The law of forced efficiency

- September 20, 2008 2 MIN READ

Have you ever noticed how if you have a day to do something, you’ll drag it out to fill the entire day? Yet if you only have one hour to do it, you’ll find a way to get it done? This phenomena is known as Parkinson’s Law – the ‘Law of Forced Efficiency.’

The law of forced efficiency theory is there is never enough time to do everything, but there is always enough time to do the important things.

Here’s how I force my efficiency:

1. I think about results, not time. Time doesn’t worry me for now.

2. I decide which results bring me maximum rewards financially, mentally or emotionally, i.e. which are most important.

3. I work on things before they become urgent. I set myself a virtual deadline, often a week or more before the real deadline (this depends on the task/project). I am disciplined to meet this virtual deadline.

4. This is where it gets interesting. With my eyes on the important result AND on my virtual deadline, I take a metaphorical sword, raise it above my head and boldly slice my day in half and then I schedule a social event to fill the other half of the day.

5. “Mark, what are you thinking? What have you just done?” I sense you’re asking. Well, now I have just half a day to get an important job done. Now the magic begins. Here’s what happens:

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  • I am forced to focus.
  • I am forced to make smart decisions – no time available for mis-use!
  • I eliminate procrastination. Believe me, with such a tight deadline you just don’t procrastinate. The word doesn’t even exist.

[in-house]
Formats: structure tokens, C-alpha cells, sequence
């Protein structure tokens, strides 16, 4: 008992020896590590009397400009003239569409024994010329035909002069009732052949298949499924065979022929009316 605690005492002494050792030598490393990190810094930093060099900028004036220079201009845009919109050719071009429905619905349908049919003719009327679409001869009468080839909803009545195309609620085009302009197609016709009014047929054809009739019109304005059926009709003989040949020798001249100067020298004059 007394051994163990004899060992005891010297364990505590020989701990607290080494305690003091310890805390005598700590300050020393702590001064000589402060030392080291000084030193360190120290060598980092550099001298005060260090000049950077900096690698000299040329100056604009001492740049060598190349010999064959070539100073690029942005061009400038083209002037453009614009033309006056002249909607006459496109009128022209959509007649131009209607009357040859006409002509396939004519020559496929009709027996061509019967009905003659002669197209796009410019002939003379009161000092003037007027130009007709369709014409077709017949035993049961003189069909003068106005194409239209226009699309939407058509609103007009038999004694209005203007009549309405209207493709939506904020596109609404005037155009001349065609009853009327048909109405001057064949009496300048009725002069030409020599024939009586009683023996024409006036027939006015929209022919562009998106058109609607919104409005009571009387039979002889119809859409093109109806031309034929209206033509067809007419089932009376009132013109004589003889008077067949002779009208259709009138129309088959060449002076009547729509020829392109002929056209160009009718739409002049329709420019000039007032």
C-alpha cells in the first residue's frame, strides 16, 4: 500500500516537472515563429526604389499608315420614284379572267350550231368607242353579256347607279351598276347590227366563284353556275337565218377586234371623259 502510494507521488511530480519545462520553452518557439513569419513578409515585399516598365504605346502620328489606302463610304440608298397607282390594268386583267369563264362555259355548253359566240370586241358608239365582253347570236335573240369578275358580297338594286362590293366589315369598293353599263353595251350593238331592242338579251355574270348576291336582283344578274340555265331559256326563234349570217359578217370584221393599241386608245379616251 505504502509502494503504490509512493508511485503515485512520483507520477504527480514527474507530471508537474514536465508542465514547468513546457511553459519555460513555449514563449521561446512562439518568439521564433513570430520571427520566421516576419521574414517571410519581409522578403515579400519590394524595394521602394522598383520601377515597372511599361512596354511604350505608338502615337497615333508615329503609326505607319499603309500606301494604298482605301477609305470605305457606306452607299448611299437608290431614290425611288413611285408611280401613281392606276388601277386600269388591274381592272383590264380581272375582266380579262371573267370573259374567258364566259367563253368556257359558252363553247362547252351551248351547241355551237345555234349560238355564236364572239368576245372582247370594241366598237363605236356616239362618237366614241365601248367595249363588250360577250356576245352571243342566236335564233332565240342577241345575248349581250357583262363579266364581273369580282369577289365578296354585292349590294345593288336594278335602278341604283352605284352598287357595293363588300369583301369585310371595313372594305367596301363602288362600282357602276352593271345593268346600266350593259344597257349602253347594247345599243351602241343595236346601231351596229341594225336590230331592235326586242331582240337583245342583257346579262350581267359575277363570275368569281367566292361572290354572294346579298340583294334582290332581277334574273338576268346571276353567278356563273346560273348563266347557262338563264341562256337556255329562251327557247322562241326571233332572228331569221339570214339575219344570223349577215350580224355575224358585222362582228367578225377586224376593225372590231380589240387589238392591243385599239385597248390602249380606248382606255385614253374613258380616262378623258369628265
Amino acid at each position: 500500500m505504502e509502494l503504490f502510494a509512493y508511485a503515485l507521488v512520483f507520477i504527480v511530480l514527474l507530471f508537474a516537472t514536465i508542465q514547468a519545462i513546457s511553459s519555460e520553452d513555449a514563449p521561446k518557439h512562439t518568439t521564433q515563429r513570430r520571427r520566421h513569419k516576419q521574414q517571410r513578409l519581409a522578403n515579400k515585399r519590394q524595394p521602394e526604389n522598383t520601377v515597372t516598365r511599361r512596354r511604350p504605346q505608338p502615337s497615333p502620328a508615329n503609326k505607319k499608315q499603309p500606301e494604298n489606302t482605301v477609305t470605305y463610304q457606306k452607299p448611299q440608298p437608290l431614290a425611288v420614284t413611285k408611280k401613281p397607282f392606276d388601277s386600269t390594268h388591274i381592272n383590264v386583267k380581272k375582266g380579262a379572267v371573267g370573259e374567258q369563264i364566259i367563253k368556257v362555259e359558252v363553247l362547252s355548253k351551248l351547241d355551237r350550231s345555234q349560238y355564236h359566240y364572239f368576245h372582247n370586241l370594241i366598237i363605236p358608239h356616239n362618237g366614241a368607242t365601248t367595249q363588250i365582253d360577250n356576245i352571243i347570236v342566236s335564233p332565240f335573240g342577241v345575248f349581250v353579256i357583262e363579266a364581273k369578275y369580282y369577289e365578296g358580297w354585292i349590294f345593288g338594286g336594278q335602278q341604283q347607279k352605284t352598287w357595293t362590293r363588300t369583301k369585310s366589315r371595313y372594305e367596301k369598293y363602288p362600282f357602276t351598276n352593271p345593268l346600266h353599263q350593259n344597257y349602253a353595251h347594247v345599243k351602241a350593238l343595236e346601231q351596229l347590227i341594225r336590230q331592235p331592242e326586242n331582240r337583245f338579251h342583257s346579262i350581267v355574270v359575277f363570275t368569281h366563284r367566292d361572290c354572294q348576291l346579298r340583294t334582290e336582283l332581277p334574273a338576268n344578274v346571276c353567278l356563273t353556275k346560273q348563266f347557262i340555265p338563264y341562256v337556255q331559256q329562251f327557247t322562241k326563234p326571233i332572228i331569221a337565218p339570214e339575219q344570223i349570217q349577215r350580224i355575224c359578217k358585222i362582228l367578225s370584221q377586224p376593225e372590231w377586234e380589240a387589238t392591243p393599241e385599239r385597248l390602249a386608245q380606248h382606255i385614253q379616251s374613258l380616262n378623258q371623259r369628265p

• I find myself moving faster, I stand up and gather what I need, I grab a glass of water. No time for coffee!
  • I am forced to consider what I could re-use that already exists to achieve this result (no time to reinvent the wheel!)
  • I am forced to automate where I can and forced to delegate what I can.
  • I manage phone calls and interruptions and find it so much easier to say ‘no’.
  • I save myself the 80% of time that I used to spend tweaking and polishing up a finished product. How much of your time is spent adjusting things and trying to make things perfect that don’t ultimately add much more value?

Using this law of forced efficiency approach means that I finish my work and get out the door ready to enjoy my social and family life. This in turn gives me work/life balance and has me rested for the next day.

Something that occurred to me is if you have time to head down an ineffective path, then you probably will. More time often means lazy thinking. I prevent myself having time for this and I love the rewards it brings.

Does anyone have experience of working to the law of forced efficiency, or any other ideas to work smarter not harder?

P.S. Like most things there are exceptions to this approach! If you’re reading this and you’re a surgeon (flying solo?!), please quietly forget you read this and keep up the good work.

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  • Andrew Caska

    Caska IP Patent Attorneys

    'Flying Solo opened up so many doors for us - I honestly don't know where I'd be without it"